memory. language, art. wittgenstein. books. ceramics.

all sorts of thinkings on memory, language, art, wittgenstein, books, etc, while I am getting on with my MA

Monday 4 April 2011

Time out. Thinking. Modern British Sculpture at RA

I finally made to the Modern British Sculpture exhibition at The Royal Accademy. I have read and heard very mixed reviews about it: certain areas underrepresented, some obvious artists omitted, jumpy, sketchy. BBC has an interesting video here. However, I went there not for the fundamental overview of British Sculpture. I have been feeling "stuck"for a little while now. Going to this exhibition was my attempt to plunge into something different.

So what did I make of it.
I did enjoy it. So did my kids, aged 6 and 11. We had audio-guides. I can only assume that we were the right audience for the exhibition: a bit educated in arts, but not experts on sculpture.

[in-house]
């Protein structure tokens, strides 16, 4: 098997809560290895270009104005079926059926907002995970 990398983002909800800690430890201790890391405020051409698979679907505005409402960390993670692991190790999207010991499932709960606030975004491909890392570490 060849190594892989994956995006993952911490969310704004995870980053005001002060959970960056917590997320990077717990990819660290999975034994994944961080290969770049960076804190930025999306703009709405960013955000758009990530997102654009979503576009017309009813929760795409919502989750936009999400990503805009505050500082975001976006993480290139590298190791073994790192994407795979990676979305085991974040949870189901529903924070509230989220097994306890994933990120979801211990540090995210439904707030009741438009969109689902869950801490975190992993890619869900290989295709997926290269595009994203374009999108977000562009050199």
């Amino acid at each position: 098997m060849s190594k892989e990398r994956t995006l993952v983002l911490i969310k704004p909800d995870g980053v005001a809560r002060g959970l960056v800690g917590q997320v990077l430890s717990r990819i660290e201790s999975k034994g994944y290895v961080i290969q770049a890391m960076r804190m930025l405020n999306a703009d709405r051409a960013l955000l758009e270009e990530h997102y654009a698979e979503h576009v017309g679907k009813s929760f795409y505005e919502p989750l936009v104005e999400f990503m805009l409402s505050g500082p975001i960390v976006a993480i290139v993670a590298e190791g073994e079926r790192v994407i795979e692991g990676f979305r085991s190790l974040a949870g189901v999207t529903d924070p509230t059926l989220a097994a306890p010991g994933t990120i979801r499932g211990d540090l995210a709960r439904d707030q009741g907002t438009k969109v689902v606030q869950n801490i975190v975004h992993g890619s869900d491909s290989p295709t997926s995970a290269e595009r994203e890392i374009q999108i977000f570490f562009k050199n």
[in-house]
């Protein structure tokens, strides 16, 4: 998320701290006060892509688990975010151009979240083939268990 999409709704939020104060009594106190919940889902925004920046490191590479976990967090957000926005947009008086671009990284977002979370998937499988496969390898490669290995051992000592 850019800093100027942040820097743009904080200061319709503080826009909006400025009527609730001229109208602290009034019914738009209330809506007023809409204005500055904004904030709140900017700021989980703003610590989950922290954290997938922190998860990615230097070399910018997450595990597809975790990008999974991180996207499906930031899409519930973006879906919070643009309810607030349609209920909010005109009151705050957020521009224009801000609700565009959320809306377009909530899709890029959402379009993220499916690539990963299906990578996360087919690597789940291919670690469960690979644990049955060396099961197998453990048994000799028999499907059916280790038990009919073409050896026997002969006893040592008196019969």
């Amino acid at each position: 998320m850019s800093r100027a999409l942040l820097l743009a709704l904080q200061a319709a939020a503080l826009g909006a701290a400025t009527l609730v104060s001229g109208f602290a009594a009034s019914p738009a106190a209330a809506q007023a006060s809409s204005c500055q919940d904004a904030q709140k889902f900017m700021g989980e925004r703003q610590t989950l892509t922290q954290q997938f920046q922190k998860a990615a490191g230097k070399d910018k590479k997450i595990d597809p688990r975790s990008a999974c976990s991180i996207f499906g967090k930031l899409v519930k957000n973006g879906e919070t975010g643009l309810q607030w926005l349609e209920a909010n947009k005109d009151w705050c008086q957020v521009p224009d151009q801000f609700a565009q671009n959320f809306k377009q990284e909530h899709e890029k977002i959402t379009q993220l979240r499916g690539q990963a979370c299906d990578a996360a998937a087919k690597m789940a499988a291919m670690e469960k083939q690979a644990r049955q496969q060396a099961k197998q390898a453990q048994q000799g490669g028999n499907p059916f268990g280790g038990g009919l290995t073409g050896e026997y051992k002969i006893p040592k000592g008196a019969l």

Jaob Epstein, Henry Moore, Barbara Hepworth and Anthony Caro kind of steal the show. I thought the pairing of Epstein's Adam  and Henry Moore's Snake was fantastic. However, I felt like the next room (the one with Phillip King) would have benefited from an Anthony Gormley figure, that would have put Epstein, King and Gilbert into a different kind of conversation (anyway, where was Anthony Gormley?) Three Forms were well set against the backdrop of Chinese ceramics - so painterly!The Duck Weight,  neo-sumerian (below) looked unbelievably modern.  Early One Morning was beautifully filling the room.  Anish Kapoor was missing. I finally liked Richard Long. The last two rooms were a bit crowded for my linking. Gary Webb, Martin Boyce, Rose Finn-Kelcey. Richard Wentworth was showing film Making Do and Getting By, a Selection of Everyday Encounters 1970-85, - a currious documentary of everyday sculptural inventions, which cast a completely new light onto the whole exhibition.